The Wolfpack


Tougher than the rest.

Tougher than the rest.

(2015) Documentary (Magnolia) Bhagavan Angulo, Govinda Angulo, Jagadisa Angulo, Krisna Angulo, Mukunda Angulo, Naryana Angulo, Visnu Angulo, Oscar Angulo, Susanne Angulo. Directed by Crystal Moselle

Sometimes we all want to shut the world out. Just let it go on doing what it does outside the safety and security of our homes; we just need a little break. What would you do, though, if you were forced to live that way – isolated from the world, limited in contact to a few outings a year and from what you see from movies?

That’s just how the seven kids of the Angulo family were raised. In a government housing complex in the Lower East Side of Manhattan, Oscar and Susanne Angulo chose to keep their children inside the apartment day in and day out, refusing to allow them to venture outdoors other than on special occasions. Sometimes the boys get to leave their apartment three or four times a year; some years, they don’t make it out at all. Oscar, a Peruvian Hare Krishna, was unrealistically paranoid about the outside world and wanted to protect his children from it. His wife went along, at first because she too was concerned but later because she was intimidated by her husband.

That leaves the boys to figure things out on their own. Against all odds, they turn out to be articulate, congenial and intelligent boys, much of which is a testament to the homeschooling they received from their mom. All of them have been given names from Sanskrit legends and mythology and none of them have been allowed to cut their hair when we first meet them, their locks cascading down to their waists. They have the distinctive Andean features of their father, but none of them seem disposed to like him very much.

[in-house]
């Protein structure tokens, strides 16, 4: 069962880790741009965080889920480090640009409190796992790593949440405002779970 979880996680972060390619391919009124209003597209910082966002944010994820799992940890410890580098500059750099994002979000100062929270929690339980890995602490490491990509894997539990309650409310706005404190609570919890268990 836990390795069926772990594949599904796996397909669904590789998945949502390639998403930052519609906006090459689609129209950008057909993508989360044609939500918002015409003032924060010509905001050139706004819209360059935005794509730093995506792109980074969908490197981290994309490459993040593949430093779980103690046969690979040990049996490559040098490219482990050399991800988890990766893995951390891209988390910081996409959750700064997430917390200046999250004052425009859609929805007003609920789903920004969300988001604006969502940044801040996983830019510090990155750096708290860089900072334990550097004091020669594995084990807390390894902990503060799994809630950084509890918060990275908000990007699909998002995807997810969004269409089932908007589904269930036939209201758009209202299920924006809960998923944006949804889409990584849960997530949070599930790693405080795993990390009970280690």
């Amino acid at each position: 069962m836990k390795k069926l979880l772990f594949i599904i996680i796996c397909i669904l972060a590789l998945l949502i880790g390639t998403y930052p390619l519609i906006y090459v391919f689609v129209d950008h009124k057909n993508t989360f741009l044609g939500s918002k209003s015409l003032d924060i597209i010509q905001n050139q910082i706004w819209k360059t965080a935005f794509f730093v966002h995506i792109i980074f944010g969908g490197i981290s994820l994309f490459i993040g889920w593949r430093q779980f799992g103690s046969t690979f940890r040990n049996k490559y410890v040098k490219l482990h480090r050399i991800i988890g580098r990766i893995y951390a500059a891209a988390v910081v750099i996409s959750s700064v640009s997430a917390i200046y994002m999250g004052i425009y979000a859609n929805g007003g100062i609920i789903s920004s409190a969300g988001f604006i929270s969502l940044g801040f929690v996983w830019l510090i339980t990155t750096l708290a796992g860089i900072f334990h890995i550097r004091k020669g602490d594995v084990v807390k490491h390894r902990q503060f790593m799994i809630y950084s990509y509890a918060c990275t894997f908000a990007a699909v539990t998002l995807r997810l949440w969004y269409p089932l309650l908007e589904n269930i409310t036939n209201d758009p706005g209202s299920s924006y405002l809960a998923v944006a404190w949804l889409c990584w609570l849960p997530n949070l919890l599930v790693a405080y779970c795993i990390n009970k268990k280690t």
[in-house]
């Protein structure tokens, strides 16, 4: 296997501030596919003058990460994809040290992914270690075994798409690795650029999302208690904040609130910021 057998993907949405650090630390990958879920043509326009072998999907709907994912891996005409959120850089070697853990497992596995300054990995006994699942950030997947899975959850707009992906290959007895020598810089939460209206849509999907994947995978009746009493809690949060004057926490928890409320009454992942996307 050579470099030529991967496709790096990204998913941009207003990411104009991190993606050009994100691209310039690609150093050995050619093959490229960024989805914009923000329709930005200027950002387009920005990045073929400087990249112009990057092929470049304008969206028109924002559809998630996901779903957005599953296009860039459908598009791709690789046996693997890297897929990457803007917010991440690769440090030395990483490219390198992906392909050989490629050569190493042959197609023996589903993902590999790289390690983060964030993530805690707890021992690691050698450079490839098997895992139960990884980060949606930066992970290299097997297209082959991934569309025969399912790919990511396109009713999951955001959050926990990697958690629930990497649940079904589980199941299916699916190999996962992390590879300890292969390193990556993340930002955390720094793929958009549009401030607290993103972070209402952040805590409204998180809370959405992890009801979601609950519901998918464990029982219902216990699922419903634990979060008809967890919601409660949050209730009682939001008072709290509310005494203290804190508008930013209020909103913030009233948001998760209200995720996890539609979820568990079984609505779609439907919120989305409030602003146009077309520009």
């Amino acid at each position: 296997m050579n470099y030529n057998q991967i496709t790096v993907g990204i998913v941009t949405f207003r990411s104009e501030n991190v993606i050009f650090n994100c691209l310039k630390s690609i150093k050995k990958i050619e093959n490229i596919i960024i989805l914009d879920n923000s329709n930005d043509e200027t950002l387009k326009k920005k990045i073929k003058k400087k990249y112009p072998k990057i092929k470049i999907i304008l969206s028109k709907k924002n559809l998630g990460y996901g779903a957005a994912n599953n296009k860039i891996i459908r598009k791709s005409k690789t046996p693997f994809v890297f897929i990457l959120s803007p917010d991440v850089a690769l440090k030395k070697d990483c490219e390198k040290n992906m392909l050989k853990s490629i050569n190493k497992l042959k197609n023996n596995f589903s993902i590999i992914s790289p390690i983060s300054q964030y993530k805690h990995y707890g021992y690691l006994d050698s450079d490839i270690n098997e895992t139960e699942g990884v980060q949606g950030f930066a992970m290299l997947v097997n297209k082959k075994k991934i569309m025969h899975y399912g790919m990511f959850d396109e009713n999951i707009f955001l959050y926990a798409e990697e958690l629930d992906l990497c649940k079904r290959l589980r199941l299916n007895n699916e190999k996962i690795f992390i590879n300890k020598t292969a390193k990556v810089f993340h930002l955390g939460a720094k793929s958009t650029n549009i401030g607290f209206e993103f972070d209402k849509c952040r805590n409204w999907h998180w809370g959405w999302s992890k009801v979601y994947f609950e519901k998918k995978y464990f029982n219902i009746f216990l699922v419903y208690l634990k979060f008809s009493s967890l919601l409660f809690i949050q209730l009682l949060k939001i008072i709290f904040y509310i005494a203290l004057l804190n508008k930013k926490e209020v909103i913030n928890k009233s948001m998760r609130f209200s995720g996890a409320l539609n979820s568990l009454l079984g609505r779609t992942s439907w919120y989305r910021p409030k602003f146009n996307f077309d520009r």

And with good reason; he’s not really a likable guy. For much of the movie he sits in his room, isolating himself from his family and only coming out on occasion, rarely seeing much of the family initially. He’s often compared to a jailer and the home to a prison which seems accurate enough. Somewhat unbelievably, as part of his world view, he refuses to work because doing so plays into the hands of the industrialist elite, so he and his seven children live off of government aid programs and the stipend they get for Susanne’s homeschooling.

Yet they have a library of (they claim) 5,000 films on VHS and DVD which I suspect is an exaggeration; I didn’t see any sort of storage in the small four-bedroom apartment that would begin to hold that many films. Moselle chooses not to delve into harder questions about how the family subsists; this isn’t that kind of documentary.

What is obvious is that the boys (and their mom, who’s as much a victim as they are) love each other fiercely and look out for each other. When Mukunda, then 15, starts venturing out on his own without permission, it begins a chain of events in the household as the boys start to question the wisdom of their father’s decisions and stand up to his edicts. By the end of the film, Mukunda has moved out, the others have also started going out on their own and one has even found himself a girlfriend. In short, they’re acting like adolescent boys moving into manhood and even Oscar seems disposed to letting nature take its course.

This is a story that is likely to keep the audience engaged throughout; the boys are terrific subjects and while one is prone to continue asking oneself “How could this happen?” Unfortunately, the filmmakers sabotage their own story in the editing process. The interviews by the filmmakers are interwoven with home video from the family; for recreation, the boys recreate their favorite movies on video, allowing them to enter the worlds that the movies have created for them, so with home-made props they make startlingly clever and inventive recreations and at the film’s end, an original movie of their own.